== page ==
Ali's strategy was to assume a protective crouch for much of the fight. He let Foreman tire himself out throwing punch after punch. In the end, Ali came to life and defeated an exhausted, slower and heavier Foreman.
In the Robocall Rumble in Ottawa, Shrybman has been taking his share of punches from Hamilton.
Until the Don Valley East disqualification, however, none of the punches had scored.
Now, the Conservatives are arguing that the one solid scoring punch they landed in Don Valley East should mean the entire case is bogus and frivolous -- and should be thrown out.
Mind you, there is still that matter of the evidence in the remaining six ridings.
And there are many respected folks in Ottawa who could attest to Frank Graves' competence and professionalism -- and to the high quality of his work.
Why would the federal government continue to give contracts to EKOS if that were not true?
In the weeks to come, some of those respected folks might be tempted to come out in public to attest to the professional reputation of EKOS' President.
Voters who shouldn't vote and voters prevented from voting
This Thursday the Supreme Court will rule on another court challenge that could result in a by-election.
That is the case of Etobicoke Centre in Toronto where Conservative Ted Opitz defeated Liberal MP Borys Wrzesnewskyj by a mere 26 votes in 2011.
A lower court has already ruled that the election result be set aside and a by-election be called.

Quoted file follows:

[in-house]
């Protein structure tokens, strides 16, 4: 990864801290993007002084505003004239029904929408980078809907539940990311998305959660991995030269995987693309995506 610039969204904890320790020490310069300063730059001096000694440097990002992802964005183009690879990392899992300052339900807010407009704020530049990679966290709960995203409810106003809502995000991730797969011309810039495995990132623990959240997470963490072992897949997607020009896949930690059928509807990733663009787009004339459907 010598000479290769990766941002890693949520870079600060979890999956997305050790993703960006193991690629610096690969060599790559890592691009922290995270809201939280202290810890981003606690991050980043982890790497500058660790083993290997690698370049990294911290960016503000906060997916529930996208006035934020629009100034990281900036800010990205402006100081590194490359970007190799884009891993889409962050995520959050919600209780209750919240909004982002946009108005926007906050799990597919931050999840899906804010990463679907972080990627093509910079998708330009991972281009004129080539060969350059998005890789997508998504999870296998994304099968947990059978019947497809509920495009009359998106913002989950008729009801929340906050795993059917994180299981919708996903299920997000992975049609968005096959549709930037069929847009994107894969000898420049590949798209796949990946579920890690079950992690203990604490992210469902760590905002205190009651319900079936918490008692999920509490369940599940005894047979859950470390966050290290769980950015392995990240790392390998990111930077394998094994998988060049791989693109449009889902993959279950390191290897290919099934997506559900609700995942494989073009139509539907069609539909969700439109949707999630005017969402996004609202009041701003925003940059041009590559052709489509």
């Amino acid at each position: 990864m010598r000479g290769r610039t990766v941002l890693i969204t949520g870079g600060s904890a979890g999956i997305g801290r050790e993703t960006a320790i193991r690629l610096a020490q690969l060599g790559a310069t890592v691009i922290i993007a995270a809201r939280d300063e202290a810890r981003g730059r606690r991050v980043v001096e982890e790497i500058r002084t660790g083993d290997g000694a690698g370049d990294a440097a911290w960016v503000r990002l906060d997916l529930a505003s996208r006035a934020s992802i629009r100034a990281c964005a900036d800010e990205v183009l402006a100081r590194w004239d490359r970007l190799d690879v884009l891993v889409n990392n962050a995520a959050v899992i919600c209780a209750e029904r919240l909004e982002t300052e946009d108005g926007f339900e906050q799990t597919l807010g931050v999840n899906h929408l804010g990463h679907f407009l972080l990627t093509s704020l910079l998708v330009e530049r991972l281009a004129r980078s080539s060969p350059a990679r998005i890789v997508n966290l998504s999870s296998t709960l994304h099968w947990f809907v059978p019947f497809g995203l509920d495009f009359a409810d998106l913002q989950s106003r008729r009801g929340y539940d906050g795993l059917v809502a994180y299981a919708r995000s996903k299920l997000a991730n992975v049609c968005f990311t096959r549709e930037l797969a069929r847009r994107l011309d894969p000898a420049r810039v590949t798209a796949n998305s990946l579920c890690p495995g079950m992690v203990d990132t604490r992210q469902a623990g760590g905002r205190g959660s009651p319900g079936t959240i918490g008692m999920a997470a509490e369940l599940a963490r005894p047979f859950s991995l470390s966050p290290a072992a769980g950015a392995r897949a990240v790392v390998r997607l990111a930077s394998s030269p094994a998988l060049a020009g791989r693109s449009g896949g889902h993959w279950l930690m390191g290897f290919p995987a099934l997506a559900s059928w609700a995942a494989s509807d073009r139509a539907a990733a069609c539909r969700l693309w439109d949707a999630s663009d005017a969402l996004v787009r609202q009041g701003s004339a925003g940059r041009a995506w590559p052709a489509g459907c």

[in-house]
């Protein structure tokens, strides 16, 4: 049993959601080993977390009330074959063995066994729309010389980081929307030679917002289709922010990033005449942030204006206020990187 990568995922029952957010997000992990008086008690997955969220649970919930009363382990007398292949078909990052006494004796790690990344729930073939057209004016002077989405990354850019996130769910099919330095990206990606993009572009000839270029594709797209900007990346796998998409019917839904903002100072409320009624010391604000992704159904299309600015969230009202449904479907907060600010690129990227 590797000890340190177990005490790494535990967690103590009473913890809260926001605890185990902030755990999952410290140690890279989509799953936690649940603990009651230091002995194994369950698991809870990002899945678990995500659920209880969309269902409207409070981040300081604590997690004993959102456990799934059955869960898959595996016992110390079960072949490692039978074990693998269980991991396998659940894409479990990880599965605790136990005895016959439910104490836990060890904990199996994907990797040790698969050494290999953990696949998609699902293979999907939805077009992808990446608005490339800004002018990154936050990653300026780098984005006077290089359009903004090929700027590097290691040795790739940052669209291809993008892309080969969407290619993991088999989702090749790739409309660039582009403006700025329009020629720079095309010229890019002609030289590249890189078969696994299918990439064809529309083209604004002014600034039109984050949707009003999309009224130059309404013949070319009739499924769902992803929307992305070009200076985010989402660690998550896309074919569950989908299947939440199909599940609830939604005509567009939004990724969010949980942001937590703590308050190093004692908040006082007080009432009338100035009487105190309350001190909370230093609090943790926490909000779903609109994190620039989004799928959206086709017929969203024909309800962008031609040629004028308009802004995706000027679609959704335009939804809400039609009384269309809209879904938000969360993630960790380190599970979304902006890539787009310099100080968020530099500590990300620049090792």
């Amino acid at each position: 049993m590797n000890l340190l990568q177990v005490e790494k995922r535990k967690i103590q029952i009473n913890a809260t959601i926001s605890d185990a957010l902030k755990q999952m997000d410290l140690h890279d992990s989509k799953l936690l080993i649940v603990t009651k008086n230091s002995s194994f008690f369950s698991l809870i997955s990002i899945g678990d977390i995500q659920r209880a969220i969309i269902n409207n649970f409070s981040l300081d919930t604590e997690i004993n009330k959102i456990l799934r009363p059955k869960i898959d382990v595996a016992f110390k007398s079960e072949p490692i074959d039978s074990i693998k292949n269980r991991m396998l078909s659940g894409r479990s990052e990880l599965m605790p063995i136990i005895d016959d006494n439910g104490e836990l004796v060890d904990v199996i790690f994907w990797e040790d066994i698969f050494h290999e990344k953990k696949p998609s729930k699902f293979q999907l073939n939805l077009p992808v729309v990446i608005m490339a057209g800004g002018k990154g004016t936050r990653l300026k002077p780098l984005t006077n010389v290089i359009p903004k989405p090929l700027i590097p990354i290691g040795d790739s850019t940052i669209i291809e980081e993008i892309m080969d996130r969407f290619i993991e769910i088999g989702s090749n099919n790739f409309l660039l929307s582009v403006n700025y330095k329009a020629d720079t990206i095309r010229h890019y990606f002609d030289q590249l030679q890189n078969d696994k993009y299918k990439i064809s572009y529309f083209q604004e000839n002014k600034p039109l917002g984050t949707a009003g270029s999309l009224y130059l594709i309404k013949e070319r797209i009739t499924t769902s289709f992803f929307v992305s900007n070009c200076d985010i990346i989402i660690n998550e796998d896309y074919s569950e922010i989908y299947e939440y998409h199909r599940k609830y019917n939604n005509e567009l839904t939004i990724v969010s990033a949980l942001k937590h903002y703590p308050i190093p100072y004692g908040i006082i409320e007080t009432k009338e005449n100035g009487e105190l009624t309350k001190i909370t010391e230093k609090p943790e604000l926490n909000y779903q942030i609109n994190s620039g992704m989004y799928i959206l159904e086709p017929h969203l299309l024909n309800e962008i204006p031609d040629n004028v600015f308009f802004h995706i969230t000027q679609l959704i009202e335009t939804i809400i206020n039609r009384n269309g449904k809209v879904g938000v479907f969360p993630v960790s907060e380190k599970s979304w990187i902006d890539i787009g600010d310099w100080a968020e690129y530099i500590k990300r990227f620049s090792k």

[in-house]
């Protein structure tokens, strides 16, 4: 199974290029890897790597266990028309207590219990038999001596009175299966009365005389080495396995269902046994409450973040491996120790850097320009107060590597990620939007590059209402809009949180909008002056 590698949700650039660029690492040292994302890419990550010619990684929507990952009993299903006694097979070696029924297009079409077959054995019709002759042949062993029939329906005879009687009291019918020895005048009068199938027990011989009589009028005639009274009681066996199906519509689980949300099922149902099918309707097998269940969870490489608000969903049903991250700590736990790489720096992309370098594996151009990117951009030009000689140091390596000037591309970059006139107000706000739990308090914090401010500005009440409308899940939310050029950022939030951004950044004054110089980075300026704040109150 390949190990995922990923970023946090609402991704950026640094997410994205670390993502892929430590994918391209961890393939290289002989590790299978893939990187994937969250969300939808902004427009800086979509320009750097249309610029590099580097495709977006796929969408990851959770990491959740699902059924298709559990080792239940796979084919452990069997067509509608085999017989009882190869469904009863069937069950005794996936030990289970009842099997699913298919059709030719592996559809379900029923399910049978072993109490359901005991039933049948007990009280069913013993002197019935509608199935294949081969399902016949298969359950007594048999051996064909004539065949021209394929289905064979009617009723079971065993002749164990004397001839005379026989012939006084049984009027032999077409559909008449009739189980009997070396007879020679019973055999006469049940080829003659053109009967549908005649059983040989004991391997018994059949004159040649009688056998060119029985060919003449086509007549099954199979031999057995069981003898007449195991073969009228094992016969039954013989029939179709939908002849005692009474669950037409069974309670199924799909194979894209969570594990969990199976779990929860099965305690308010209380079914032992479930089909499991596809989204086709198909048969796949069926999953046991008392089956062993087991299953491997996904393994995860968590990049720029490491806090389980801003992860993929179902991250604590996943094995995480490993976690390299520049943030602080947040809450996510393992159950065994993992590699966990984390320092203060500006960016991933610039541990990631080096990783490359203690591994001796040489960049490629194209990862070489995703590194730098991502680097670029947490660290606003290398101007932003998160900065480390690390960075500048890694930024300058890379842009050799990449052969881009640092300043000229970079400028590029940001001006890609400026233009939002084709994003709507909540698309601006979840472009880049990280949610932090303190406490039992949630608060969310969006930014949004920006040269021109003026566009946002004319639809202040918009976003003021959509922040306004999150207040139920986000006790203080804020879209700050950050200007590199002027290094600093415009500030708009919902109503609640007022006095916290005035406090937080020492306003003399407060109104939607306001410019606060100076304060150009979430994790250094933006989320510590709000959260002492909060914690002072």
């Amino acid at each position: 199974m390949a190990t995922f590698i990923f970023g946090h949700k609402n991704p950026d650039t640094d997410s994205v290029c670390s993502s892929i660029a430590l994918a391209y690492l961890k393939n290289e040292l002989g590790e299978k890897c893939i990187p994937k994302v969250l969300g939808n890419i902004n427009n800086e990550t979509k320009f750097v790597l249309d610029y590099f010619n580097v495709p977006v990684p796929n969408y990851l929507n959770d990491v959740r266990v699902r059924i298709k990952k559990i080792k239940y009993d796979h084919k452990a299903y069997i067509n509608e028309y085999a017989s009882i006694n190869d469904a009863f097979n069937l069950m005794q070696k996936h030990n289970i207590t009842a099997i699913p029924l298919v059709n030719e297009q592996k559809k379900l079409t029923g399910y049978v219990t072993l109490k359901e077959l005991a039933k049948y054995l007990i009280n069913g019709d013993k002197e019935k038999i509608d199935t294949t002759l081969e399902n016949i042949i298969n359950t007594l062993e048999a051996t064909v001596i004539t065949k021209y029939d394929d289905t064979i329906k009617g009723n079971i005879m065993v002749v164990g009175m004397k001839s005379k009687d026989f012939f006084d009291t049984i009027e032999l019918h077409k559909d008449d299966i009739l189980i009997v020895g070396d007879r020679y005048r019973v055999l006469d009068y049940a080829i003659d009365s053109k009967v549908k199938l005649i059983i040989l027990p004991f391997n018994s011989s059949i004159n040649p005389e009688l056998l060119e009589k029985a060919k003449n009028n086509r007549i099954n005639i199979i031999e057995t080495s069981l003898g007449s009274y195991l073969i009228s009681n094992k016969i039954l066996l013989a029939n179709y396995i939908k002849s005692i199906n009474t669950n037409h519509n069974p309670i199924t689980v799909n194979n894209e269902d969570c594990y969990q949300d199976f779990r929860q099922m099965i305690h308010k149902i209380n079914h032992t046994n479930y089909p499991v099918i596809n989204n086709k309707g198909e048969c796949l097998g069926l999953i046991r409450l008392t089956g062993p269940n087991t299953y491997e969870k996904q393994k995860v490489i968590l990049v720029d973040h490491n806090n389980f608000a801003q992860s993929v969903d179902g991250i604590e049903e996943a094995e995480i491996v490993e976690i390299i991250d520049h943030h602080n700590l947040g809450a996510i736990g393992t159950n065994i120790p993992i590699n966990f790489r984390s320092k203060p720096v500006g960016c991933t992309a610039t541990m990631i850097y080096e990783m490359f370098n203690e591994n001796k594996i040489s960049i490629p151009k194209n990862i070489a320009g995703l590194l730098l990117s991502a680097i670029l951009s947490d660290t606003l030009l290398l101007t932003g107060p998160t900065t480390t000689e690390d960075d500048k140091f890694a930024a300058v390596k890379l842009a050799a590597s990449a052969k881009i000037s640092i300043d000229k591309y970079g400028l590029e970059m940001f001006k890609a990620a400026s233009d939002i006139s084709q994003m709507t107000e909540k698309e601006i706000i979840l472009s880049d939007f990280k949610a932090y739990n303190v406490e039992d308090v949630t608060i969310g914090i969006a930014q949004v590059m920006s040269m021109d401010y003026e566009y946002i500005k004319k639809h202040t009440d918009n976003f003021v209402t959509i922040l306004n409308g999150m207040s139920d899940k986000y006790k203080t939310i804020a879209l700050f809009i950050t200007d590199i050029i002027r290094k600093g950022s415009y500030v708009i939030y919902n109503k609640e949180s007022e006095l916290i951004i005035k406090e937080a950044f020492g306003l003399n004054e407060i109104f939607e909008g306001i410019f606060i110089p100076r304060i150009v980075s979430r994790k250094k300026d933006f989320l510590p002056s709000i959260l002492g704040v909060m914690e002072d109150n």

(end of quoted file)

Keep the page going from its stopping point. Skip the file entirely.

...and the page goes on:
That court agreed with the Liberal's argument that as many as 79 people who voted in Etobicoke Centre last time may not have been legally entitled to do so.
Courts have overturned federal election results, in single ridings, in similar circumstances in the past. The Etobicoke Centre case, however, is the first instance in which such a case has gone all the way to the Supreme Court.
In Wrzesnewskyj versus Opitz the matter at hand is to prove or fail to prove that there were voters who should not have voted.
In their six cases, on the other hand, the Council of Canadians and the citizen complainants must prove that there were voters who should have voted but who were illegally prevented from doing so.
Both are serious matters.
But while the former could be case of either careless administration or petty fraud, the latter is a manifestation of the new and growing phenomenon of "voter suppression."
We've been hearing about sophisticated efforts to suppress the vote in the United States for a while now, going back to the notorious, contested 2000 election.
In fact, in the USA, voter suppression by a variety of means -- including targeting visiible minorities as potential perpetrators of fraud -- seems to have become an accepted weapon in the political arsenal.
We don't yet know to what extent that might be true in Canada.
If and when the Council and the six citizens get their day in court, it will be an education for us all, regardless of the ultimate outcome.
Karl Nerenberg covers news for the rest of us from Parliament Hill. Donate to support his efforts today. Karl has been a journalist for over 25 years including eight years as the producer of the CBC show The House.